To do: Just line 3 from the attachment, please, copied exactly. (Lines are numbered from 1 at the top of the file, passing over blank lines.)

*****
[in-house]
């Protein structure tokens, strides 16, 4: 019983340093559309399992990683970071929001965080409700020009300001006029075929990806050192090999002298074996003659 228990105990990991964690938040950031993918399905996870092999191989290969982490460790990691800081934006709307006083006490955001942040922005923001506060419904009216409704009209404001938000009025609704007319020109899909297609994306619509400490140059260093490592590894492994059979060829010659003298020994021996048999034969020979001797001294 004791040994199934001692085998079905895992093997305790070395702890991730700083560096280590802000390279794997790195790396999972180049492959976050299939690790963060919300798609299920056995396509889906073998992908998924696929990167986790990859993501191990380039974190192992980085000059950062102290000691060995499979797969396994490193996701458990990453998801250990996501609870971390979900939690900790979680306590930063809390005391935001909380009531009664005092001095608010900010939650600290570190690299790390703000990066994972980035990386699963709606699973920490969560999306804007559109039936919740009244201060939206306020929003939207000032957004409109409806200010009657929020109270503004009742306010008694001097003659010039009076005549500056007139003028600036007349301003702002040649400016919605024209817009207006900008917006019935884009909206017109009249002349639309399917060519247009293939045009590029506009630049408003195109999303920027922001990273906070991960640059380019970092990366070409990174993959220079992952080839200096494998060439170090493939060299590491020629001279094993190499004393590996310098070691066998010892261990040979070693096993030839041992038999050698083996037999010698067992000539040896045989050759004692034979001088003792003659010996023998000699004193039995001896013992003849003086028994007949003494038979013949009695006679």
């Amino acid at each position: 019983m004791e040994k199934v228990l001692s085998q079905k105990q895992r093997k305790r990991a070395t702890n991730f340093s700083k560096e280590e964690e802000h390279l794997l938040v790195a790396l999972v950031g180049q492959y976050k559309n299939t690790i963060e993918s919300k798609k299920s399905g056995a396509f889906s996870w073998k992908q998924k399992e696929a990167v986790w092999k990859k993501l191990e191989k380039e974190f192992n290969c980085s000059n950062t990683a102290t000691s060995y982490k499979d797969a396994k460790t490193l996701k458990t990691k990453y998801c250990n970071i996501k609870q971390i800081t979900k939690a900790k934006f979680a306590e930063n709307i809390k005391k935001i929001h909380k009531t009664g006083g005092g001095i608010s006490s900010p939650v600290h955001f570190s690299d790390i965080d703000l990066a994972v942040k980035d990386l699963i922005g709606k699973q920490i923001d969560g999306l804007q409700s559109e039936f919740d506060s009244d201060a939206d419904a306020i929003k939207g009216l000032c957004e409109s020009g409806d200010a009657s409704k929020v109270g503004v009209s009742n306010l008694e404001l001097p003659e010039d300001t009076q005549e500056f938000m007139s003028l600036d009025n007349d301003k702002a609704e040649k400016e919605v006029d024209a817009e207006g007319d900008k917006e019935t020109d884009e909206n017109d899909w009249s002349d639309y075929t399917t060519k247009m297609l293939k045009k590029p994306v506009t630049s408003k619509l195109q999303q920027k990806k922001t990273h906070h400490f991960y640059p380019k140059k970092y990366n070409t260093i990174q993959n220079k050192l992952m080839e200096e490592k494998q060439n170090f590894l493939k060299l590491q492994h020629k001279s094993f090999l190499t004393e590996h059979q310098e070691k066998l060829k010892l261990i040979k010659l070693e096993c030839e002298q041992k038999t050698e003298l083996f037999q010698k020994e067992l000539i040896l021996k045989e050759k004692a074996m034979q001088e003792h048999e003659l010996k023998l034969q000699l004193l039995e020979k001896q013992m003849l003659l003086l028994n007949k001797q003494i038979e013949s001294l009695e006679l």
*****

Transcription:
């Amino acid at each position: 019983m004791e040994k199934v228990l001692s085998q079905k105990q895992r093997k305790r990991a070395t702890n991730f340093s700083k560096e280590e964690e802000h390279l794997l938040v790195a790396l999972v950031g180049q492959y976050k559309n299939t690790i963060e993918s919300k798609k299920s399905g056995a396509f889906s996870w073998k992908q998924k399992e696929a990167v986790w092999k990859k993501l191990e191989k380039e974190f192992n290969c980085s000059n950062t990683a102290t000691s060995y982490k499979d797969a396994k460790t490193l996701k458990t990691k990453y998801c250990n970071i996501k609870q971390i800081t979900k939690a900790k934006f979680a306590e930063n709307i809390k005391k935001i929001h909380k009531t009664g006083g005092g001095i608010s006490s900010p939650v600290h955001f570190s690299d790390i965080d703000l990066a994972v942040k980035d990386l699963i922005g709606k699973q920490i923001d969560g999306l804007q409700s559109e039936f919740d506060s009244d201060a939206d419904a306020i929003k939207g009216l000032c957004e409109s020009g409806d200010a009657s409704k929020v109270g503004v009209s009742n306010l008694e404001l001097p003659e010039d300001t009076q005549e500056f938000m007139s003028l600036d009025n007349d301003k702002a609704e040649k400016e919605v006029d024209a817009e207006g007319d900008k917006e019935t020109d884009e909206n017109d899909w009249s002349d639309y075929t399917t060519k247009m297609l293939k045009k590029p994306v506009t630049s408003k619509l195109q999303q920027k990806k922001t990273h906070h400490f991960y640059p380019k140059k970092y990366n070409t260093i990174q993959n220079k050192l992952m080839e200096e490592k494998q060439n170090f590894l493939k060299l590491q492994h020629k001279s094993f090999l190499t004393e590996h059979q310098e070691k066998l060829k010892l261990i040979k010659l070693e096993c030839e002298q041992k038999t050698e003298l083996f037999q010698k020994e067992l000539i040896l021996k045989e050759k004692a074996m034979q001088e003792h048999e003659l010996k023998l034969q000699l004193l039995e020979k001896q013992m003849l003659l003086l028994n007949k001797q003494i038979e013949s001294l009695e006679l």